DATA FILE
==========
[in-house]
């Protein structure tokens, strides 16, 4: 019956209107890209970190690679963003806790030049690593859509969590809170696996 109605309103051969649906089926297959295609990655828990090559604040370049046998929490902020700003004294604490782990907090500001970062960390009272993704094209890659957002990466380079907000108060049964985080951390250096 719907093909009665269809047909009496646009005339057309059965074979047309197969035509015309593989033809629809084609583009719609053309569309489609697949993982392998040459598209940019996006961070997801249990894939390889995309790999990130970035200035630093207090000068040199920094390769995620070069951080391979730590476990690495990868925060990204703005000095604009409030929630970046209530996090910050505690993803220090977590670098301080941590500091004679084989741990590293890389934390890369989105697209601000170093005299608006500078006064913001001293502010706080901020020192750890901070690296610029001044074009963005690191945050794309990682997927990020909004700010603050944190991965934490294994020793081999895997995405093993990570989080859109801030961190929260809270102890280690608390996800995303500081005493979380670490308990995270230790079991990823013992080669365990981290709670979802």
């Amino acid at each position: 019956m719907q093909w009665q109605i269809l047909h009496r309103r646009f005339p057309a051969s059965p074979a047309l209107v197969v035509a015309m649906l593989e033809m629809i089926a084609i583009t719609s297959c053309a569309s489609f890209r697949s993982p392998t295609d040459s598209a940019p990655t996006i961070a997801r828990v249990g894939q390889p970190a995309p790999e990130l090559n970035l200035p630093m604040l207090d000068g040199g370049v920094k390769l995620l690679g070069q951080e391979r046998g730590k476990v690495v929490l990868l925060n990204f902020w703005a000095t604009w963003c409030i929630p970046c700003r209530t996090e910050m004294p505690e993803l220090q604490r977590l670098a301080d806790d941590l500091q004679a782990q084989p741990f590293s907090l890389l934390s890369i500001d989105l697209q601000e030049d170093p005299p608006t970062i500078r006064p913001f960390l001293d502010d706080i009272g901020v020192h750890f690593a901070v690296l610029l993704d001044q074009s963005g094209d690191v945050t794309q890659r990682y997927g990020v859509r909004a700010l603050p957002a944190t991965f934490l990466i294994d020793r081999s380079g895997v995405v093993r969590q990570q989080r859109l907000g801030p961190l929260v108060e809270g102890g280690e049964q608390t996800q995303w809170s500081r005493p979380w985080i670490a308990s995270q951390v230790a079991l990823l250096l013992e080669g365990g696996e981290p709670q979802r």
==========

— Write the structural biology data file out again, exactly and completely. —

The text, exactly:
[in-house]
């Protein structure tokens, strides 16, 4: 019956209107890209970190690679963003806790030049690593859509969590809170696996 109605309103051969649906089926297959295609990655828990090559604040370049046998929490902020700003004294604490782990907090500001970062960390009272993704094209890659957002990466380079907000108060049964985080951390250096 719907093909009665269809047909009496646009005339057309059965074979047309197969035509015309593989033809629809084609583009719609053309569309489609697949993982392998040459598209940019996006961070997801249990894939390889995309790999990130970035200035630093207090000068040199920094390769995620070069951080391979730590476990690495990868925060990204703005000095604009409030929630970046209530996090910050505690993803220090977590670098301080941590500091004679084989741990590293890389934390890369989105697209601000170093005299608006500078006064913001001293502010706080901020020192750890901070690296610029001044074009963005690191945050794309990682997927990020909004700010603050944190991965934490294994020793081999895997995405093993990570989080859109801030961190929260809270102890280690608390996800995303500081005493979380670490308990995270230790079991990823013992080669365990981290709670979802």
């Amino acid at each position: 019956m719907q093909w009665q109605i269809l047909h009496r309103r646009f005339p057309a051969s059965p074979a047309l209107v197969v035509a015309m649906l593989e033809m629809i089926a084609i583009t719609s297959c053309a569309s489609f890209r697949s993982p392998t295609d040459s598209a940019p990655t996006i961070a997801r828990v249990g894939q390889p970190a995309p790999e990130l090559n970035l200035p630093m604040l207090d000068g040199g370049v920094k390769l995620l690679g070069q951080e391979r046998g730590k476990v690495v929490l990868l925060n990204f902020w703005a000095t604009w963003c409030i929630p970046c700003r209530t996090e910050m004294p505690e993803l220090q604490r977590l670098a301080d806790d941590l500091q004679a782990q084989p741990f590293s907090l890389l934390s890369i500001d989105l697209q601000e030049d170093p005299p608006t970062i500078r006064p913001f960390l001293d502010d706080i009272g901020v020192h750890f690593a901070v690296l610029l993704d001044q074009s963005g094209d690191v945050t794309q890659r990682y997927g990020v859509r909004a700010l603050p957002a944190t991965f934490l990466i294994d020793r081999s380079g895997v995405v093993r969590q990570q989080r859109l907000g801030p961190l929260v108060e809270g102890g280690e049964q608390t996800q995303w809170s500081r005493p979380w985080i670490a308990s995270q951390v230790a079991l990823l250096l013992e080669g365990g696996e981290p709670q979802r």